MISTAKE NUMBER FIVE
Using age statement as the sole determiner of quality
Don’t be fooled into thinking that a 43-year-old is objectively better than a 3-year-old
At the Society, we think an age statement printed on the bottle is important. It delivers transparency of offering, and keeps an honest approach to what you’re enjoying in the glass.
But I don’t believe that focusing solely on age statement as a determiner of quality or complexity is correct.
I was lucky enough to be part of a session last year at The Vaults with five whiskies presented to us in a blind tasting session.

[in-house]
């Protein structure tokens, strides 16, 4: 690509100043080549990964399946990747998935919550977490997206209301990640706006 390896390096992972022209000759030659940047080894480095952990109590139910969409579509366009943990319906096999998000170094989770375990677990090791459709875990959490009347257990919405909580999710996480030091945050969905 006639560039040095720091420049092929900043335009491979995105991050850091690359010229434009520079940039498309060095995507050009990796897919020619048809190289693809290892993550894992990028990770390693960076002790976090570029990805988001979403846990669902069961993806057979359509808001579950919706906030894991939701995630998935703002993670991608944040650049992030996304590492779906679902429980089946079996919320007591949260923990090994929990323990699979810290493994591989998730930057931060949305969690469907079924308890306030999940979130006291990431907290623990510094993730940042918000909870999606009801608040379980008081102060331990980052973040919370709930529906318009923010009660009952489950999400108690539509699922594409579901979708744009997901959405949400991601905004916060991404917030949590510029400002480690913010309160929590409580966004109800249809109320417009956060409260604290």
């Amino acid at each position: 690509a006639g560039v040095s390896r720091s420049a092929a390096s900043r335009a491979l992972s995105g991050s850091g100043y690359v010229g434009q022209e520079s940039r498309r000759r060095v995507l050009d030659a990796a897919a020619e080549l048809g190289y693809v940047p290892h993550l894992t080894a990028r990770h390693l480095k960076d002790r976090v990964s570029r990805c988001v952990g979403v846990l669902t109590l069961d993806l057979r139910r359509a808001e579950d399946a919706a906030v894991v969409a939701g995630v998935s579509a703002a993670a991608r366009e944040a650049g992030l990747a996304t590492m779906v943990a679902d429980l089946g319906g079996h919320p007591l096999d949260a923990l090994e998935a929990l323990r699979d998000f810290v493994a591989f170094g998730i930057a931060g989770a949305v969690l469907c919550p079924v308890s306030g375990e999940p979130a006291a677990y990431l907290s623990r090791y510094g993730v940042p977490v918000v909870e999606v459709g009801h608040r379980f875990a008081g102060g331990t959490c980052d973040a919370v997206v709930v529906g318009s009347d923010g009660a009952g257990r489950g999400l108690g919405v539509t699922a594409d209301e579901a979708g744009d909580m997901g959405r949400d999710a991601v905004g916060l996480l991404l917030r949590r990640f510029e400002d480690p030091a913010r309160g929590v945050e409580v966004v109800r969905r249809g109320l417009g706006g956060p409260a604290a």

The third whisky in the lineup was a dark, rich, and truly thrilling whisky. Was it a Vaults Collection from distillery 39? From 24? Maybe even from distillery 1?
Nope, it was Cask No. 136.2: Paradise in a paradis, which was a whopping 3-years-old from a first fill oloroso hogshead – only just legally able to be called Scotch whisky. It had incredible balance and complexity at only 3-years-old, and had also just won a Gold medal in the Independent Bottler’s Challenge for 2018. Would I dismiss it for being so youthful? No way!
I love the 30+ year old casks we bottle and I love the 3+ year old casks. Both are remarkable quality, so don’t use the age statement to be fooled into thinking that a 43-year-old is objectively better than a 3-year-old. They offer different dramming experiences, no matter how you enjoy your whisky.